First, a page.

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Why be unkind?
#1
Why use the "'Q-word" to self-identify? Has it not occurred to you that there are gay men who can not help but find this word devastating? Must we encounter it wherever in The Community we go? Does this seem fair?

To be sure, everyone has the right to self-identify, but I object to either the use of this specific term, or alternatively the way it is handled by The Community and the Media. I object to this term on the grounds it is unnecessarily hurtful. Another term could be coined that has the advantage of being more inclusive without being offensive because of prior use. If what is sought is just a means of self-identification that is inclusive of L,G,B,T,etc... without having to say a lot of words or letters, then find a word that isn't unavoidably hurtful and exclusive. I mean exclusive in the sense that I can't go to a GLBT community center without encountering the hurtful Q. So for my health and safety I must stay home. I can not watch t.v. for because of shows like "Queer Eye...," channels where the word is used constantly like Bravo, and even Rachel Maddow on the gay-friendlier news uses it. So I watch no t.v.. Not entirely a bad thing there, perhaps but beside the point. I can't listen to the radio, of course, because it is every other word on Pacifica (KPFB in Berkeley). And of course I have encountered it here, but I was expecting that and tolerating it for various reasons.

On the other hand, the purpose in the use of such language may be to "take it back," and if that is what The Community was doing by embracing the language, I would be all for it. But that is not what is accomplished here. Let me tell you; when I was a kid the "N" word was used a lot and that made me cringe also. Then blacks started using it in a militant way. When they said it, I heard "you use this word, Whitey, and I'll kill you!" Now few people use it and everybody is ashamed of it. That is taking back the language. What The Community is doing, instead is frivolously, thoughtlessly doing is making it cool for everyone to use it. It is unfair, and it is ageist, in the sense that everybody I know of who has voiced complaint has been older. Not all old people object, but I have met no young people who do.

So I'm pissing in the wind because The Community is heartbreakingly self-destructive and ageist. The youth always carry the field here, because the old just aren't beautiful enough, I suppose.
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#2
I never use the word in day to day use, however it would make much of my academic work quite difficult to stop using the word entirely, just because "non-normative sexual behavior" is just so much more clunky than queer.
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#3
Its 'owning' the word. Taking a bad word and turning it around and hopefully make it better.

The word Gay was a profanity, there was pretty good success in turning it around, until the mid to late 90's when anything negative was gay....

The idea of owning Queer, was to turn it around. It didn't catch on.
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#4
Bowyn Aerrow Wrote:Its 'owning' the word. Taking a bad word and turning it around and hopefully make it better.

The word Gay was a profanity, there was pretty good success in turning it around, until the mid to late 90's when anything negative was gay....

The idea of owning Queer, was to turn it around. It didn't catch on.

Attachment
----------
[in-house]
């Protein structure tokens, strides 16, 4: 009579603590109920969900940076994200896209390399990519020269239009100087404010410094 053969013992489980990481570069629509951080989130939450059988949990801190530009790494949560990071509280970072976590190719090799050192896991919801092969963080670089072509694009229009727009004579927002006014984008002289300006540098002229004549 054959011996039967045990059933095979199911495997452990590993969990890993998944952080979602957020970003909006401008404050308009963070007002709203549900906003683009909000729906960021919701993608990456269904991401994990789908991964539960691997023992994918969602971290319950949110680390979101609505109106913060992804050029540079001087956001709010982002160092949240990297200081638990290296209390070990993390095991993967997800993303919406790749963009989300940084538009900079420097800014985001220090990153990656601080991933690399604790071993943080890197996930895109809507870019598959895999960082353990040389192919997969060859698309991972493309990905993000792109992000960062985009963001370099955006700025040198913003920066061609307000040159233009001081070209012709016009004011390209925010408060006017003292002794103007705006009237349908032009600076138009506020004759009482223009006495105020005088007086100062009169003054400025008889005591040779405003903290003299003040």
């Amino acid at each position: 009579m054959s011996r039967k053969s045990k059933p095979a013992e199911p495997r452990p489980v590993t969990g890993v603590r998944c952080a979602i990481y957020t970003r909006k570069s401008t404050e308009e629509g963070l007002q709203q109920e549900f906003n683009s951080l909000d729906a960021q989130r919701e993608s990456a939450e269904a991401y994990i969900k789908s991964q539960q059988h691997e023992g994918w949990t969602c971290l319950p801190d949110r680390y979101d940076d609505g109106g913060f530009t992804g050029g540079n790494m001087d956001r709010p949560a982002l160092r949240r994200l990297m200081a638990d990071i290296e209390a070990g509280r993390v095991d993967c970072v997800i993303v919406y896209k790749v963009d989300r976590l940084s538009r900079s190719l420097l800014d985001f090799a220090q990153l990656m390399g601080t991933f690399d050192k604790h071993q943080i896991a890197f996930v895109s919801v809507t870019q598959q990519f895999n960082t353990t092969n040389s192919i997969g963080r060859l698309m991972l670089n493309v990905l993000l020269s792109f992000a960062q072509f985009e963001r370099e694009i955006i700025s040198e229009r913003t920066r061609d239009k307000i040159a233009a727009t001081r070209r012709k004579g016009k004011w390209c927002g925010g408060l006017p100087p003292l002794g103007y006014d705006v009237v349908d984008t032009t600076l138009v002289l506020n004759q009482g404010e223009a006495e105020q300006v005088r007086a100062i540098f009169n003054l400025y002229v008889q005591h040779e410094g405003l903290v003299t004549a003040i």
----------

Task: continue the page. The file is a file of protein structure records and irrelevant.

Yes, so the point is, why not stop it now? Hasn't there been enough of this? Who is being hurt other than members of The Community? How does this do anything but fracture us? It is impossible for somebody who has been deeply enough scarred to "get over it." Is it too much to ask for some consideration here? At least give people who have been hurt a chance to heal. Have some respect, please!
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#5
OrphanPip Wrote:I never use the word in day to day use, however it would make much of my academic work quite difficult to stop using the word entirely, just because "non-normative sexual behavior" is just so much more clunky than queer.

You make your academic work innaccesable to people who you offend when you use controversial language like that. It seems an unusually thoughtless thing for a scholar to do for convenience.
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#6
Each to their own as far as I am concern. If anyone wants to call themselves queer, fag, poof or whatever, it doesn't bother me the slightest how other people choose to identify themselves.
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#7
Actually, I don't like the n word even when used by blacks. I have a thick skin, however, and shrug it off when it's so used.

Speaking of which, my thick skin makes me far more endurable when it comes to people bashing me verbally. I've grown up having to endure slut rumors and satanist rumors and while annoying I found the funny side to it, too. Trolls on the net almost never get under my skin, though I usually hold them in contempt (exceptions for the ones who are actually funny). I personally hate the "that's so gay" description but can overlook it when it's used on South Park, and I don't avoid it for the sake of my health & safety. I've laughed and shrugged off death threats over the net when I knew there was no chance of violence. So given this it's impossible for me to understand how shows like Queer Eye for the Straight Guy threatens your health & safety. And I just can't help but think that surely you've survived far worse things in your life than this and so wonder why this even signifies.

That said, "queer" is like twink, dyke, and other words that I'm never sure is acceptable to use or not. (I never use "fag" but I realize some gays in other countries do and just shrug it off when they use it because they don't mean it in a bad way.) When I know it's ok to use it I will, otherwise I avoid it. However, I'm not offended by being called a queer or a dyke (if I am then it's the context and/or tone of voice, not the word itself)...and back when I was a teenage boi I think I'd have laughed if someone mistakenly called me a twink.